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We are all aware sticking to a strict diet can be difficult, and increasing your physical activity alone without eating the right foods, in the right quantities isn't enough to achieve those weight loss goals. Eating a healthy, balanced diet is key to help you feel your best self yet, and keep you on track for the long run.Although every person has different preferences and goals, in order to successfully maintain a healthy-eating regime, you need to find a diet that aligns with your lifestyle.

 

 

 

KETOGENIC DIET

Similar to the Atkins diet fad, the ketogenic diet favours high fat foods over most carbs. Your body will burn it's own fat for energy in the absence of carbs, making it a popular choice for those looking to lose weight. In order to master the ketogenic diet, you'll need to diligently plan out meals and count calories. Your daily meal plan will consist of:

* 70 per cent fat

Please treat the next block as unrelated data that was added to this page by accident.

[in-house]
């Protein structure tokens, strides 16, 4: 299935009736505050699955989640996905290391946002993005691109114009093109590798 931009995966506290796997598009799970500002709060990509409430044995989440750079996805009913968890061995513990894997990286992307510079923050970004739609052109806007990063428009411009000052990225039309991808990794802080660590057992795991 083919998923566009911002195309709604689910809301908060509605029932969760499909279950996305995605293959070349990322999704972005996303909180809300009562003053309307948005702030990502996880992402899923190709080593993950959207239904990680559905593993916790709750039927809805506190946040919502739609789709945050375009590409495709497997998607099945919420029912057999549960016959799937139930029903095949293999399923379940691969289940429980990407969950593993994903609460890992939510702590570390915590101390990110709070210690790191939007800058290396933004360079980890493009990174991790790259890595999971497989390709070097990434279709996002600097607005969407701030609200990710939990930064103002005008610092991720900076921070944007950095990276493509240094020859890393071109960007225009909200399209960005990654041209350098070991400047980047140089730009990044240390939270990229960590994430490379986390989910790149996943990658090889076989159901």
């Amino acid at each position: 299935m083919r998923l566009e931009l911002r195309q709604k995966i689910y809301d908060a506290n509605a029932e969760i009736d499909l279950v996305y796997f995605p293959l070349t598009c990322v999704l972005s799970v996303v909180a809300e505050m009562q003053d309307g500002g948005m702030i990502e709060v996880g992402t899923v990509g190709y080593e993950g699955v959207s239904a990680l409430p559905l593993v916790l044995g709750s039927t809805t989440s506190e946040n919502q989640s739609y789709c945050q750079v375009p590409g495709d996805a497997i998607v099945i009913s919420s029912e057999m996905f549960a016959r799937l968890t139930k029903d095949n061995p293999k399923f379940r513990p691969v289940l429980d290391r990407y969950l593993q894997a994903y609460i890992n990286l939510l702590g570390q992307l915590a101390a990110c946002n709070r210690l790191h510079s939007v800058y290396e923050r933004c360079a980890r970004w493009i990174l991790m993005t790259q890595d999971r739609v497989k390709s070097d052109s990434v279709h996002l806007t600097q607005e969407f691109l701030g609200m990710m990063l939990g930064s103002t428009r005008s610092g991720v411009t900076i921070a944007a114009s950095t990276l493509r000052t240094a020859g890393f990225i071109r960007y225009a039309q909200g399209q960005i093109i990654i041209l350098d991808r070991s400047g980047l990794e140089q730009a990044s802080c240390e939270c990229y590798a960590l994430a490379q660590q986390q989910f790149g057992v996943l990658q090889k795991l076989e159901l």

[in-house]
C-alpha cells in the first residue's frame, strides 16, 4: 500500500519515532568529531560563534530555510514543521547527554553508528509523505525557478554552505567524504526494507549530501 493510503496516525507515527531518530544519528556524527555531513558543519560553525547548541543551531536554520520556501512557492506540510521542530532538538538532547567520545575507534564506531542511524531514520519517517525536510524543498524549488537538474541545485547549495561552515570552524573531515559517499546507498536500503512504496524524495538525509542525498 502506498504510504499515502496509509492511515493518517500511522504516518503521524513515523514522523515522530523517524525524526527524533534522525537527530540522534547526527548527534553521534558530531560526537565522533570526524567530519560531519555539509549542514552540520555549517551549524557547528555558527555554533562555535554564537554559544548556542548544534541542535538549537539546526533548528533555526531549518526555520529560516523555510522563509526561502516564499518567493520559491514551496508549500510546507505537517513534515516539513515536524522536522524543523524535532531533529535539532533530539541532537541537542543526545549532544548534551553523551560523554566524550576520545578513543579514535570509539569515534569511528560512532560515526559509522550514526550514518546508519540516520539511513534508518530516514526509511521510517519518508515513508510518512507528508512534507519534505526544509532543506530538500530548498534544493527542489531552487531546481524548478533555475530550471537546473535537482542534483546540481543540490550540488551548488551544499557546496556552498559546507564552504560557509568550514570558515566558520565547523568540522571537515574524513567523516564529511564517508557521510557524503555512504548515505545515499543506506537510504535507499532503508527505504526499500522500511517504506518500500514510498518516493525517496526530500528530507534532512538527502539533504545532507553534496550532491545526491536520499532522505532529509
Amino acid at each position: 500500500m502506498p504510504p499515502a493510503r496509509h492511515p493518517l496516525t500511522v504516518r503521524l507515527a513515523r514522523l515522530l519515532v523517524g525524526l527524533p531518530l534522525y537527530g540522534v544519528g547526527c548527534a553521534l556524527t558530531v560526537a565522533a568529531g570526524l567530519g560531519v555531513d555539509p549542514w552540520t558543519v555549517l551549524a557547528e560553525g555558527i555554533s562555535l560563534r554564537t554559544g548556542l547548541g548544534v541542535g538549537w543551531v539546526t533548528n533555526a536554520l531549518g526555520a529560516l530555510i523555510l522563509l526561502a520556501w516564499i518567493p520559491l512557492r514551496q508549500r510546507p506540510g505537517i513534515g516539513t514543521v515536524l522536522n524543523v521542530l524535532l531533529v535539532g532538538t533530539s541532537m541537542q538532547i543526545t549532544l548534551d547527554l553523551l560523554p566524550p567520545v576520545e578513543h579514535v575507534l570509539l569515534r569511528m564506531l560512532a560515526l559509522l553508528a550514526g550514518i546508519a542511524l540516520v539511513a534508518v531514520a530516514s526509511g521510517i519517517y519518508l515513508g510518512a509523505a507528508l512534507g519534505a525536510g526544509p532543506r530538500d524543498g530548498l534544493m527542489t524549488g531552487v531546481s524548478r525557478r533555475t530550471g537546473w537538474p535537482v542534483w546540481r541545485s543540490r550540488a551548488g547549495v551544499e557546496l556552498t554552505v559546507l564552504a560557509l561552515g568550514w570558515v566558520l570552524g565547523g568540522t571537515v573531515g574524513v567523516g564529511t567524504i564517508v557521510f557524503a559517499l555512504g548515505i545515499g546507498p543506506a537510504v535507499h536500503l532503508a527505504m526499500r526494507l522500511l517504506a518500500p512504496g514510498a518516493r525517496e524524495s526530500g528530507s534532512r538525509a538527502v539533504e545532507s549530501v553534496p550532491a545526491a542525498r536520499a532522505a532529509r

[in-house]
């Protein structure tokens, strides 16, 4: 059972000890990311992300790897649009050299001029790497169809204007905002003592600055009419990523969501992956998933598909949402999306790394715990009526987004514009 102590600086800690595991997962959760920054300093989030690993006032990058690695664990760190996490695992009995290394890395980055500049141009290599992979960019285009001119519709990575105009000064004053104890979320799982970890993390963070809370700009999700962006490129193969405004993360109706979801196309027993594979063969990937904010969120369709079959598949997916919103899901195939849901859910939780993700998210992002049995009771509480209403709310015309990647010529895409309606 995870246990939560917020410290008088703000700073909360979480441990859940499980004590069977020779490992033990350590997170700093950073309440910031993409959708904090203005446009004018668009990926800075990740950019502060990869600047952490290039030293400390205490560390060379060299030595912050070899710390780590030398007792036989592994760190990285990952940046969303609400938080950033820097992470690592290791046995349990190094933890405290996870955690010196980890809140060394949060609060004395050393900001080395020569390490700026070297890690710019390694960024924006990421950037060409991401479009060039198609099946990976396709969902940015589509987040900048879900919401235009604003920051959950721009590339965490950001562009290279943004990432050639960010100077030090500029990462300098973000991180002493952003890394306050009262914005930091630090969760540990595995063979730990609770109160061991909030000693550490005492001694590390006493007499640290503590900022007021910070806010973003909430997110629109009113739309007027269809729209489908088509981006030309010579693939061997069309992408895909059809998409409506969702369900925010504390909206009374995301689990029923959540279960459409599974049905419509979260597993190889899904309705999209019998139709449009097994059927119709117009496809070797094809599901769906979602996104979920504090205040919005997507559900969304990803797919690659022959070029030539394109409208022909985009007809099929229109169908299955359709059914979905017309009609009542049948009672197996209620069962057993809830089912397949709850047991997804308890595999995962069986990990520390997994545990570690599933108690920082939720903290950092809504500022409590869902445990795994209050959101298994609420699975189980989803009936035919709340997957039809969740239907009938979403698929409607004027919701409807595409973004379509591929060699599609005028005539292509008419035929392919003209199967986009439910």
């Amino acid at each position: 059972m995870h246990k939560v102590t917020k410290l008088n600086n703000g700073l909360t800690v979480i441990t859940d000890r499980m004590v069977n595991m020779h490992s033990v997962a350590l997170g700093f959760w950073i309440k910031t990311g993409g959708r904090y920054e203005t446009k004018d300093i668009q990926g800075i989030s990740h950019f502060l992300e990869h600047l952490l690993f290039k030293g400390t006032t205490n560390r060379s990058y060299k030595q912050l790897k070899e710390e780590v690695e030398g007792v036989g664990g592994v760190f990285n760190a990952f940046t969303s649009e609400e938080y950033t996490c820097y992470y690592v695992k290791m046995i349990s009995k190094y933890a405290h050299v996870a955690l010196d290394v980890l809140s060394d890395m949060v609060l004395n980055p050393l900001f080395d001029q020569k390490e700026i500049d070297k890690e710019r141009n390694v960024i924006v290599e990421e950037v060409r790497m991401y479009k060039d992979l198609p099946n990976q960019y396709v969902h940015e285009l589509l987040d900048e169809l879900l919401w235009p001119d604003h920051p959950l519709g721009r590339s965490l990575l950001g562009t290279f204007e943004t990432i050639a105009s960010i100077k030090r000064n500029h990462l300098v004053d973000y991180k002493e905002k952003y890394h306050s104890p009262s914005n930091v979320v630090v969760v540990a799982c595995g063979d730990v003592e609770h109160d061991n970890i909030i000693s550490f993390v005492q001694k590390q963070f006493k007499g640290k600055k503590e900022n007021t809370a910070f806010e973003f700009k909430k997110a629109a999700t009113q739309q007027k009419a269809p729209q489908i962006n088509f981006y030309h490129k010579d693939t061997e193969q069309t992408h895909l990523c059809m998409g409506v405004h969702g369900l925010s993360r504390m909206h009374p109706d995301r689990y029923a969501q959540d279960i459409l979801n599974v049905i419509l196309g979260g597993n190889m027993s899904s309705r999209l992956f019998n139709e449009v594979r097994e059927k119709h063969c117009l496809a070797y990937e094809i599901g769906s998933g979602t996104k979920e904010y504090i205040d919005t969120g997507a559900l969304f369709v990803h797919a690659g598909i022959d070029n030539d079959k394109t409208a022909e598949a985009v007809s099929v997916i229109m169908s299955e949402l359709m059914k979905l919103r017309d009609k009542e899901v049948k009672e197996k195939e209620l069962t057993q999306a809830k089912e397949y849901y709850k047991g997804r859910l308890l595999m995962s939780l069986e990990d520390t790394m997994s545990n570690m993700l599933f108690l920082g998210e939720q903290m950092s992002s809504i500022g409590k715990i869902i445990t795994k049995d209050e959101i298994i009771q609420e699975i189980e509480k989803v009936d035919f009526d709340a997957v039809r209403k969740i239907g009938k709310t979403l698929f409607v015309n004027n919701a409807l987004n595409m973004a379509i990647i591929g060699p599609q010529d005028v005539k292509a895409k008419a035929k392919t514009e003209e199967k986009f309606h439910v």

* 10 per cent carbs

* 20 per cent protein

This equals six servings of veggies, four servings of meat or fish, three servings of dairy and two eggs.

 

PROS:

The immediately obvious pro of ketosis is improved fat loss. What better way to sculpt that fat from your body than to burn it off as energy? To do this, you have to eat fewer calories than you need for energy. You don’t have to eat a super-low calorie diet, either. Fasting, either a prolonged fasting in the morning (say, from midnight until noon) can really kick-start that ketosis. Here is more information on intermittent fasting. When you combine ketosis with an exercise program, you’ll probably notice an even greater fat-loss. So we’ve covered the fat-loss benefit, but did you know that there are medical reasons for going into and staying in ketosis? One of them is epilepsy management, and one is for cancer treatment.